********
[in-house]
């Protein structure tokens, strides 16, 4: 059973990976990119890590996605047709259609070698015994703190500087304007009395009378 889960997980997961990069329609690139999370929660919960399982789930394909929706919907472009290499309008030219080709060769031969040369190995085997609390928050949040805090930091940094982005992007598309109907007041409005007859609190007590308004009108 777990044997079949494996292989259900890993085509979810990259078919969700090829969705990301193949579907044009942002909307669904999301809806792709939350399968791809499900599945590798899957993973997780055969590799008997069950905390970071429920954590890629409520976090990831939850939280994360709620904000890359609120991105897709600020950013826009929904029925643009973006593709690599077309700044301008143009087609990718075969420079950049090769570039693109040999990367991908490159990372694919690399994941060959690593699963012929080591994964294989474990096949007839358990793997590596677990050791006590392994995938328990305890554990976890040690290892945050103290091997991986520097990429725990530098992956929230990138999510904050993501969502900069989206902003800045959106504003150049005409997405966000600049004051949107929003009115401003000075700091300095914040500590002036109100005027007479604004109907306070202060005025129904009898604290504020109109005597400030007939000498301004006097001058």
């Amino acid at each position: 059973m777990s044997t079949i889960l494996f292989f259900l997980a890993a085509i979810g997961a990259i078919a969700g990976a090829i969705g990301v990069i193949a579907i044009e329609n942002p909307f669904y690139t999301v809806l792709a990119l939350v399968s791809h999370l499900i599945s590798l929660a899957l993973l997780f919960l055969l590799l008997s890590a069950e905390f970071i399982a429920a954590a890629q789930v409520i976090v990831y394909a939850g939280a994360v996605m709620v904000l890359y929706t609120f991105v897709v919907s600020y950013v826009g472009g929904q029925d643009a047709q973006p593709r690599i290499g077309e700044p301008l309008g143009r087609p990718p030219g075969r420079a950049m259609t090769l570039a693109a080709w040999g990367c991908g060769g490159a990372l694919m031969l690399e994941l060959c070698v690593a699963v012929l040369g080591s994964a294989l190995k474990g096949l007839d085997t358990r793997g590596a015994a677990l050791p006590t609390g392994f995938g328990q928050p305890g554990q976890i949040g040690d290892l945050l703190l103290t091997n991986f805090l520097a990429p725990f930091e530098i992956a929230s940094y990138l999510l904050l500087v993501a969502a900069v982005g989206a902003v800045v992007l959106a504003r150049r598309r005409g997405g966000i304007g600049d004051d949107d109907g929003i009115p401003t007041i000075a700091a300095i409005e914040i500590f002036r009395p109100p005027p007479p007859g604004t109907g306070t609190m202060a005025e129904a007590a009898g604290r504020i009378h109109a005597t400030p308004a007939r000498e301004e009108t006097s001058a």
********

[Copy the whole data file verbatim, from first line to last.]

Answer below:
[in-house]
């Protein structure tokens, strides 16, 4: 059973990976990119890590996605047709259609070698015994703190500087304007009395009378 889960997980997961990069329609690139999370929660919960399982789930394909929706919907472009290499309008030219080709060769031969040369190995085997609390928050949040805090930091940094982005992007598309109907007041409005007859609190007590308004009108 777990044997079949494996292989259900890993085509979810990259078919969700090829969705990301193949579907044009942002909307669904999301809806792709939350399968791809499900599945590798899957993973997780055969590799008997069950905390970071429920954590890629409520976090990831939850939280994360709620904000890359609120991105897709600020950013826009929904029925643009973006593709690599077309700044301008143009087609990718075969420079950049090769570039693109040999990367991908490159990372694919690399994941060959690593699963012929080591994964294989474990096949007839358990793997590596677990050791006590392994995938328990305890554990976890040690290892945050103290091997991986520097990429725990530098992956929230990138999510904050993501969502900069989206902003800045959106504003150049005409997405966000600049004051949107929003009115401003000075700091300095914040500590002036109100005027007479604004109907306070202060005025129904009898604290504020109109005597400030007939000498301004006097001058």
């Amino acid at each position: 059973m777990s044997t079949i889960l494996f292989f259900l997980a890993a085509i979810g997961a990259i078919a969700g990976a090829i969705g990301v990069i193949a579907i044009e329609n942002p909307f669904y690139t999301v809806l792709a990119l939350v399968s791809h999370l499900i599945s590798l929660a899957l993973l997780f919960l055969l590799l008997s890590a069950e905390f970071i399982a429920a954590a890629q789930v409520i976090v990831y394909a939850g939280a994360v996605m709620v904000l890359y929706t609120f991105v897709v919907s600020y950013v826009g472009g929904q029925d643009a047709q973006p593709r690599i290499g077309e700044p301008l309008g143009r087609p990718p030219g075969r420079a950049m259609t090769l570039a693109a080709w040999g990367c991908g060769g490159a990372l694919m031969l690399e994941l060959c070698v690593a699963v012929l040369g080591s994964a294989l190995k474990g096949l007839d085997t358990r793997g590596a015994a677990l050791p006590t609390g392994f995938g328990q928050p305890g554990q976890i949040g040690d290892l945050l703190l103290t091997n991986f805090l520097a990429p725990f930091e530098i992956a929230s940094y990138l999510l904050l500087v993501a969502a900069v982005g989206a902003v800045v992007l959106a504003r150049r598309r005409g997405g966000i304007g600049d004051d949107d109907g929003i009115p401003t007041i000075a700091a300095i409005e914040i500590f002036r009395p109100p005027p007479p007859g604004t109907g306070t609190m202060a005025e129904a007590a009898g604290r504020i009378h109109a005597t400030p308004a007939r000498e301004e009108t006097s001058a």